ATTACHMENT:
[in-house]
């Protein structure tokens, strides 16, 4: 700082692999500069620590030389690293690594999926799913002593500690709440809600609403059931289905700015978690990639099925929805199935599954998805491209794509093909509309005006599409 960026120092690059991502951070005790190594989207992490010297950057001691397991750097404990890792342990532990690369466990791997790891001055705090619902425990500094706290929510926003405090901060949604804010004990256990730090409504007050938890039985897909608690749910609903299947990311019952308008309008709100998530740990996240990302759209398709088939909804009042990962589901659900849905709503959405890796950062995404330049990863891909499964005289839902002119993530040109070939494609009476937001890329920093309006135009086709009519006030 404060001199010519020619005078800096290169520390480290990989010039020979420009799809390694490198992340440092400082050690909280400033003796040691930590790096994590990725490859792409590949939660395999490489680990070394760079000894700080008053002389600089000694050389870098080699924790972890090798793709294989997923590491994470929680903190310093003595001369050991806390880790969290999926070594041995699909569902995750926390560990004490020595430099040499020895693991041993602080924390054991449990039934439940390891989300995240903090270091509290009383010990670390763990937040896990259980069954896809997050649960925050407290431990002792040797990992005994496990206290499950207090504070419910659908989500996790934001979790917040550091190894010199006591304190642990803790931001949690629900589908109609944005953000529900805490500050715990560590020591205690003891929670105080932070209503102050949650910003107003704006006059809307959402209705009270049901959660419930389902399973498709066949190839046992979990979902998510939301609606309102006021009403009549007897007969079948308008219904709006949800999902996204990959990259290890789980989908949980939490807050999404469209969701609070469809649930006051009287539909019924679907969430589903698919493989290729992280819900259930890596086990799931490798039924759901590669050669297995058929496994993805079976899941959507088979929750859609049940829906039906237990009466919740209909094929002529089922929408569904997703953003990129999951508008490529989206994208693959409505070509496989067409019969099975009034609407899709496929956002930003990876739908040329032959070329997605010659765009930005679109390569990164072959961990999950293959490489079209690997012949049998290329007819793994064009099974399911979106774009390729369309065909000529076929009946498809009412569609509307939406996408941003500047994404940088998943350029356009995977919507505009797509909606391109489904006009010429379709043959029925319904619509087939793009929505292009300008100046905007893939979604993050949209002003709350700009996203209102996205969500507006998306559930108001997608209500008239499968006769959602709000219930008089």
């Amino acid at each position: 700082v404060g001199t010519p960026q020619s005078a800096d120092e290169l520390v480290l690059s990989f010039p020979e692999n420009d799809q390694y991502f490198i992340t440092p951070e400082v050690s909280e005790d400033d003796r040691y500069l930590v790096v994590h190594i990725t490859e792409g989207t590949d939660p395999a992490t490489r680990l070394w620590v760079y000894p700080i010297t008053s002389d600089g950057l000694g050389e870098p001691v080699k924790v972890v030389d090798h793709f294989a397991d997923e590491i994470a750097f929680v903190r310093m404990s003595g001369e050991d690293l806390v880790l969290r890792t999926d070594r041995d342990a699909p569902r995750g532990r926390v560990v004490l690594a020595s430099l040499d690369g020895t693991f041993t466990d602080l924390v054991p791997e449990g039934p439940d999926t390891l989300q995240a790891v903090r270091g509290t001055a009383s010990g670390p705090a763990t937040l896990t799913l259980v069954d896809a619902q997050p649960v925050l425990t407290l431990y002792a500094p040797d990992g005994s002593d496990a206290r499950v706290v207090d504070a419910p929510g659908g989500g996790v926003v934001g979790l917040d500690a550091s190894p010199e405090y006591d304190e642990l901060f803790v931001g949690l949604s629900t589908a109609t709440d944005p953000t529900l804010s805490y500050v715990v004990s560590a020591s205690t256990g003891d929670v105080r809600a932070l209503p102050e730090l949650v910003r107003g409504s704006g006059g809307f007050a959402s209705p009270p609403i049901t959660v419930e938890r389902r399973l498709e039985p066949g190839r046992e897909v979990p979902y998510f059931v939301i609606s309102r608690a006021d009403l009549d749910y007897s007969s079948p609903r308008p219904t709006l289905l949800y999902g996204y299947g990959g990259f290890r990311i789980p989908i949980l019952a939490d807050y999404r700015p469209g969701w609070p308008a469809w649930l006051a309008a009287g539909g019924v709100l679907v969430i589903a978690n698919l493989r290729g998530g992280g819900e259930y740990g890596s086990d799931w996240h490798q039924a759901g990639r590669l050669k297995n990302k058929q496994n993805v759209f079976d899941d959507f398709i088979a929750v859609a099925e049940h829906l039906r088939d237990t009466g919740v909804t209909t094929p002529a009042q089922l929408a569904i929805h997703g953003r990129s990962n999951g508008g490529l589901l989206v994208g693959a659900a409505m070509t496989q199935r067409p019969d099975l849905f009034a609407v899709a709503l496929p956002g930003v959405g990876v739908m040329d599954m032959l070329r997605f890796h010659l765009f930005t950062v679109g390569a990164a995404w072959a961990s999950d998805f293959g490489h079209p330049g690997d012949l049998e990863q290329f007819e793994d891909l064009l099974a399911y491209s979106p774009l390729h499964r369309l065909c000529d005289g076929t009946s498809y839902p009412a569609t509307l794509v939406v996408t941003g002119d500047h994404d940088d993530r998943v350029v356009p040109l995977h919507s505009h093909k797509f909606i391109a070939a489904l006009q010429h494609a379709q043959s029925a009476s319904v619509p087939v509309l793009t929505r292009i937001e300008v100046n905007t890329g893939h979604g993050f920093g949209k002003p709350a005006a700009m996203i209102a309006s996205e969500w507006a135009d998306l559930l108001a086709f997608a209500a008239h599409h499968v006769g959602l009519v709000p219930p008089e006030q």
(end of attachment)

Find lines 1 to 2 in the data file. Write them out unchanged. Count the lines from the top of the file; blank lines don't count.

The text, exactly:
[in-house]
């Protein structure tokens, strides 16, 4: 700082692999500069620590030389690293690594999926799913002593500690709440809600609403059931289905700015978690990639099925929805199935599954998805491209794509093909509309005006599409 960026120092690059991502951070005790190594989207992490010297950057001691397991750097404990890792342990532990690369466990791997790891001055705090619902425990500094706290929510926003405090901060949604804010004990256990730090409504007050938890039985897909608690749910609903299947990311019952308008309008709100998530740990996240990302759209398709088939909804009042990962589901659900849905709503959405890796950062995404330049990863891909499964005289839902002119993530040109070939494609009476937001890329920093309006135009086709009519006030 404060001199010519020619005078800096290169520390480290990989010039020979420009799809390694490198992340440092400082050690909280400033003796040691930590790096994590990725490859792409590949939660395999490489680990070394760079000894700080008053002389600089000694050389870098080699924790972890090798793709294989997923590491994470929680903190310093003595001369050991806390880790969290999926070594041995699909569902995750926390560990004490020595430099040499020895693991041993602080924390054991449990039934439940390891989300995240903090270091509290009383010990670390763990937040896990259980069954896809997050649960925050407290431990002792040797990992005994496990206290499950207090504070419910659908989500996790934001979790917040550091190894010199006591304190642990803790931001949690629900589908109609944005953000529900805490500050715990560590020591205690003891929670105080932070209503102050949650910003107003704006006059809307959402209705009270049901959660419930389902399973498709066949190839046992979990979902998510939301609606309102006021009403009549007897007969079948308008219904709006949800999902996204990959990259290890789980989908949980939490807050999404469209969701609070469809649930006051009287539909019924679907969430589903698919493989290729992280819900259930890596086990799931490798039924759901590669050669297995058929496994993805079976899941959507088979929750859609049940829906039906237990009466919740209909094929002529089922929408569904997703953003990129999951508008490529989206994208693959409505070509496989067409019969099975009034609407899709496929956002930003990876739908040329032959070329997605010659765009930005679109390569990164072959961990999950293959490489079209690997012949049998290329007819793994064009099974399911979106774009390729369309065909000529076929009946498809009412569609509307939406996408941003500047994404940088998943350029356009995977919507505009797509909606391109489904006009010429379709043959029925319904619509087939793009929505292009300008100046905007893939979604993050949209002003709350700009996203209102996205969500507006998306559930108001997608209500008239499968006769959602709000219930008089």